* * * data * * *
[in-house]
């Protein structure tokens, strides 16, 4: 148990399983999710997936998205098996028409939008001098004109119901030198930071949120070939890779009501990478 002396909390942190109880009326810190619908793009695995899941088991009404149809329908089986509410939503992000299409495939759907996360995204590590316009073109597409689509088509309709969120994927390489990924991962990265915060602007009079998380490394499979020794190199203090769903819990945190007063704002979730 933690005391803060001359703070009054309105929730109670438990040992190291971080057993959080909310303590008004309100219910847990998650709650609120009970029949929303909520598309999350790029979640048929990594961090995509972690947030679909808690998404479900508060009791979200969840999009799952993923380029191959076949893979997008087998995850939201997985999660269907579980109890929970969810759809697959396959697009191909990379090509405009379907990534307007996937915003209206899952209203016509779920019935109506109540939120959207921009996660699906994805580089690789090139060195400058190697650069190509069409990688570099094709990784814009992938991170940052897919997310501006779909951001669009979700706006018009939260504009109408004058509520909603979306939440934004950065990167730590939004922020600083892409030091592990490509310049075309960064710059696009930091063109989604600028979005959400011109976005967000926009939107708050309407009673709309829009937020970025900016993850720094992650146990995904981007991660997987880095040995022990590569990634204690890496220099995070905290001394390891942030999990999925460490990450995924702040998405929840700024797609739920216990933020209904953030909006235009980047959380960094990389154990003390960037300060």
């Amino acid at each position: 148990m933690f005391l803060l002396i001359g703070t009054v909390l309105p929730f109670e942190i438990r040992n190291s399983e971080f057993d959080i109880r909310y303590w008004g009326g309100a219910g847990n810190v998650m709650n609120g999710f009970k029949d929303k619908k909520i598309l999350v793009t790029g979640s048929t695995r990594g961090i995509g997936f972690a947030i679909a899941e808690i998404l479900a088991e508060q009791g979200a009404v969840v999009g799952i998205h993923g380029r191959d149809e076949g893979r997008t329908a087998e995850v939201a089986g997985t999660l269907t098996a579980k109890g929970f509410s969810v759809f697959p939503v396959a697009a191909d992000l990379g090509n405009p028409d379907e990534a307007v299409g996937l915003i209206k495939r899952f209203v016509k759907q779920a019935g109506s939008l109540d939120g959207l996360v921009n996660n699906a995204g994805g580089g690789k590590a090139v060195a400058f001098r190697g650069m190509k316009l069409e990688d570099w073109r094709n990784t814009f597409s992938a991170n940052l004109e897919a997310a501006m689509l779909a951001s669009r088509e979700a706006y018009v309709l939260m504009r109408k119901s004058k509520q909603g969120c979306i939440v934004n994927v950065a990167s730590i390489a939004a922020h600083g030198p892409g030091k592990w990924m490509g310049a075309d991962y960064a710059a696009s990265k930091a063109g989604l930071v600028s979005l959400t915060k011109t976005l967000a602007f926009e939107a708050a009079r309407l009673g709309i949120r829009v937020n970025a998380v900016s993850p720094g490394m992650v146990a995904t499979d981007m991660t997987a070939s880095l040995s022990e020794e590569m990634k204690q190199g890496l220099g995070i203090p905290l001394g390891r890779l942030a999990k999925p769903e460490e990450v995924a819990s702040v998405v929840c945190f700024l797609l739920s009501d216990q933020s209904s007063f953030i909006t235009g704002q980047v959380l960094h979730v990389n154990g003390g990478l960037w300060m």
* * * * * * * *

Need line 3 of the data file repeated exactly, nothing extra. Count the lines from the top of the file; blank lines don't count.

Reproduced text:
């Amino acid at each position: 148990m933690f005391l803060l002396i001359g703070t009054v909390l309105p929730f109670e942190i438990r040992n190291s399983e971080f057993d959080i109880r909310y303590w008004g009326g309100a219910g847990n810190v998650m709650n609120g999710f009970k029949d929303k619908k909520i598309l999350v793009t790029g979640s048929t695995r990594g961090i995509g997936f972690a947030i679909a899941e808690i998404l479900a088991e508060q009791g979200a009404v969840v999009g799952i998205h993923g380029r191959d149809e076949g893979r997008t329908a087998e995850v939201a089986g997985t999660l269907t098996a579980k109890g929970f509410s969810v759809f697959p939503v396959a697009a191909d992000l990379g090509n405009p028409d379907e990534a307007v299409g996937l915003i209206k495939r899952f209203v016509k759907q779920a019935g109506s939008l109540d939120g959207l996360v921009n996660n699906a995204g994805g580089g690789k590590a090139v060195a400058f001098r190697g650069m190509k316009l069409e990688d570099w073109r094709n990784t814009f597409s992938a991170n940052l004109e897919a997310a501006m689509l779909a951001s669009r088509e979700a706006y018009v309709l939260m504009r109408k119901s004058k509520q909603g969120c979306i939440v934004n994927v950065a990167s730590i390489a939004a922020h600083g030198p892409g030091k592990w990924m490509g310049a075309d991962y960064a710059a696009s990265k930091a063109g989604l930071v600028s979005l959400t915060k011109t976005l967000a602007f926009e939107a708050a009079r309407l009673g709309i949120r829009v937020n970025a998380v900016s993850p720094g490394m992650v146990a995904t499979d981007m991660t997987a070939s880095l040995s022990e020794e590569m990634k204690q190199g890496l220099g995070i203090p905290l001394g390891r890779l942030a999990k999925p769903e460490e990450v995924a819990s702040v998405v929840c945190f700024l797609l739920s009501d216990q933020s209904s007063f953030i909006t235009g704002q980047v959380l960094h979730v990389n154990g003390g990478l960037w300060m």